A Guide to Book Blogging

This week-long series reviews some of the biggest lessons learned from nine years of running Bookstacked.


In an earlier version of the internet, blogs were the “it” thing. That’s not necessarily the case any more. Today’s internet is largely shaped by social media. Conversations happen more often on Twitter, Instagram and TikTok than they do in the blogosphere.

That’s not to say there aren’t popular blogs. In fact, some media giants are betting on (or hoping for) a shift back to independent platforms and communities — online venues that aren’t tied to the social media conglomerates that dictate so much of our online lives. (If you were around, think back to when most conversations took place on forums or the comment sections of your favorite websites.)

Cool. Why do I need to know this to start a book blog?

You don’t.

I’m kicking this guide off with this idea because I want you to understand my aim for writing this guide.

When I search for “How to start a book blog,” most of the advice and steps I find have to do with the technical, practical side of things. Step one: name your blog. Step two: choose your blogging software. Step three: grab your social media handles. Etc.

Nothing wrong with those, they can be helpful. The only problem is that they’re tied to today’s internet. The blogging platforms they suggest might not be the best platforms for you to use in five or ten years from now.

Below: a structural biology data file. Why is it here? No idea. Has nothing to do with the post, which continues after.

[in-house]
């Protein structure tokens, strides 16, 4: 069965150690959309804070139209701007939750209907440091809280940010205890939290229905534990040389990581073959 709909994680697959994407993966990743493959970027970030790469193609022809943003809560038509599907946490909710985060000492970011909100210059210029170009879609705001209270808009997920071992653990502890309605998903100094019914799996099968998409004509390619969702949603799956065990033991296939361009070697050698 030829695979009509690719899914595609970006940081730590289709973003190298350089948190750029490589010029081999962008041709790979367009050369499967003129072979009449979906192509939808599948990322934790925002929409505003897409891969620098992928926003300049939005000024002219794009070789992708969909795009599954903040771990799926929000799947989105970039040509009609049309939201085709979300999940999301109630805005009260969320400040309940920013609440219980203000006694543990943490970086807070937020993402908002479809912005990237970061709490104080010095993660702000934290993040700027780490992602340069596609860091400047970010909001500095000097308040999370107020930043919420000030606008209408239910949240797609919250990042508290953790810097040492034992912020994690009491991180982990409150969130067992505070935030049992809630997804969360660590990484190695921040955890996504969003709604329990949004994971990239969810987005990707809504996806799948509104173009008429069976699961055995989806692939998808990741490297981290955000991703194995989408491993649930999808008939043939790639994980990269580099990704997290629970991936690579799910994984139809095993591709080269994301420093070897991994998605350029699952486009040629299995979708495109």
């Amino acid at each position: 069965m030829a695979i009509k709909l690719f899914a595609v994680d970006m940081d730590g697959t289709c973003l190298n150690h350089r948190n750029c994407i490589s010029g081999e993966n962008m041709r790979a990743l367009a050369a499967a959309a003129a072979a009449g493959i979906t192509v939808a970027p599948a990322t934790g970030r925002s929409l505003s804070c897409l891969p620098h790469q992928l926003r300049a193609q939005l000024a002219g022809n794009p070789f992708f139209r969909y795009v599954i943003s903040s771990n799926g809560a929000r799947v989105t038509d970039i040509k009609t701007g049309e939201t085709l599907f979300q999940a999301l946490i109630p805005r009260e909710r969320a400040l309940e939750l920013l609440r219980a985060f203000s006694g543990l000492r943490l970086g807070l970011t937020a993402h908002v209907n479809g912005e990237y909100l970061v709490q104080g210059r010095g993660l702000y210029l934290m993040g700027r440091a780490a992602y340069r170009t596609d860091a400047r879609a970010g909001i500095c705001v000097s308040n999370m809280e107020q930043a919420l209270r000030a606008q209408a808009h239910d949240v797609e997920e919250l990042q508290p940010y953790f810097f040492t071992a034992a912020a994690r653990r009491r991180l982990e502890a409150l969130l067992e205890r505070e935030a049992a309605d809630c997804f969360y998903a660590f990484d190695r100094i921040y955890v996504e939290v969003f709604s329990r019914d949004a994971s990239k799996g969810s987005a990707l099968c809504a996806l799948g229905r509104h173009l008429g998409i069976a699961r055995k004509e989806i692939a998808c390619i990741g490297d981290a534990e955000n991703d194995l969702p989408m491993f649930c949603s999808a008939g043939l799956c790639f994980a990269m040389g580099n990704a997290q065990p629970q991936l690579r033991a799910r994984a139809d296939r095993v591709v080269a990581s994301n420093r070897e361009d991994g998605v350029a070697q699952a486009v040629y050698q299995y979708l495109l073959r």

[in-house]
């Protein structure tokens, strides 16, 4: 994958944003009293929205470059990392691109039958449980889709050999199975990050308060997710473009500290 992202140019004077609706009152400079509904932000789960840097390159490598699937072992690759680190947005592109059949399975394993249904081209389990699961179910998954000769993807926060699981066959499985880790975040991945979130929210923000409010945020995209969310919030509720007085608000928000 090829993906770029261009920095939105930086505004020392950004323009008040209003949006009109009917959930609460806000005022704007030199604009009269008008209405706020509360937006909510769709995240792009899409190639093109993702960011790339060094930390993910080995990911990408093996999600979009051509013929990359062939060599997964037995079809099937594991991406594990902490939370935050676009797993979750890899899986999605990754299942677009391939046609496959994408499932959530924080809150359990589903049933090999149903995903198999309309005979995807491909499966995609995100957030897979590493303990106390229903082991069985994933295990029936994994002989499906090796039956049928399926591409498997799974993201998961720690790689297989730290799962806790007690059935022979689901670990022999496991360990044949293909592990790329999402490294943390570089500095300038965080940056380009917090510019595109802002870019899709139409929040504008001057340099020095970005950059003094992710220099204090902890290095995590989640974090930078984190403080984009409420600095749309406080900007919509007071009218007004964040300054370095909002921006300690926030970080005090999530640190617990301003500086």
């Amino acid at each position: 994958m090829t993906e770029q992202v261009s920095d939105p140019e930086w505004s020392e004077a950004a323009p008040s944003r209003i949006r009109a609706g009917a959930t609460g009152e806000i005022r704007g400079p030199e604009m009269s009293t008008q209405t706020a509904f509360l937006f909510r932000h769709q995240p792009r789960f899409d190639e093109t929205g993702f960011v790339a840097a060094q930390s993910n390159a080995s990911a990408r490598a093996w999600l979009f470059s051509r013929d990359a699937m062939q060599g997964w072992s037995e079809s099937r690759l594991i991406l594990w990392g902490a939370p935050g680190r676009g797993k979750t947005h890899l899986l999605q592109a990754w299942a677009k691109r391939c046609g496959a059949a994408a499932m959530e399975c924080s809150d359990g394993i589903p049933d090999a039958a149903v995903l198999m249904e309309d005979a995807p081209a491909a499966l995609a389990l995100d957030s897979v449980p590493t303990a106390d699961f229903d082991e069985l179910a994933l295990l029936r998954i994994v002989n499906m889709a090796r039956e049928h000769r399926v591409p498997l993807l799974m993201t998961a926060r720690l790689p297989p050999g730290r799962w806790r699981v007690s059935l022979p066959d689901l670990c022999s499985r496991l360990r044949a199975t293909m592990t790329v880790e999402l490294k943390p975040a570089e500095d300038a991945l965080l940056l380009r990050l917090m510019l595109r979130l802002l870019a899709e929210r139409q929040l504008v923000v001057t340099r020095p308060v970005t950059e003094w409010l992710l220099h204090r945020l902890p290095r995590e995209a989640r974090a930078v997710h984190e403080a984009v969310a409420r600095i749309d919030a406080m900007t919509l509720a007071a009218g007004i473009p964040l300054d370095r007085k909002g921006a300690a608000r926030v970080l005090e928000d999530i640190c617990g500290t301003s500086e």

I’m not planning to revisit this topic any time soon — so I want what I write in this guide to have some sense of lasting relevance. I’m not focusing on the technical, practical things. I’m talking more about the philosophy and mindset that drove me to create, maintain and grow Bookstacked.

If someone asked for my advice after nine years of running Bookstacked, I’m not going to tell them they need to look into WordPress or purchase a domain name.

I’m going to talk to them about taking chances. I’d want to share how asking for that interview or advanced reader’s copy opened some really neat doors for Bookstacked. Or maybe we’d talk about experimenting and trying new things — how sometimes your ideas will yield amazing results and other times they’re duds.

Let’s talk about the stress and pressure behind creative projects. Let’s talk about making friends and connecting with audiences. Let’s talk about success and failure.

And, yeah, let’s talk about when it’s time to let it all go.

Even if you’re not looking to start a blog, I hope what I have to share is relevant to whatever passions you are pursuing. I think a lot of what I have to say is pretty universal.

Okay? Okay.

Here’s the plan: I’ll be publishing a series of articles that touch on some of the most important lessons I learned during the last decade of running Bookstacked. There’ll be five articles in total — this one kicking things off — where I’ll share my experiences and some of the thought I put behind this website. There’ll be a new article every day of this week until Friday.

Here’s what’s on the slate for this guide:

Reviews? Lists? What type of content should I be writing?
The pros and cons behind different types of content, and some insight into how to do it all

Taking Chances
The most important thing you need to know to land an author interview or receive that ARC

What does success look like?
Your follower count is important, but not as important as you think

Letting Go
Coming to terms with giving up on a creative project

Saul Marquez founded Bookstacked in 2014 and serves as the site's Editor-in-Chief. He primarily covers news for Bookstacked. He also co-hosts Bookmarked: A YA Book Podcast.

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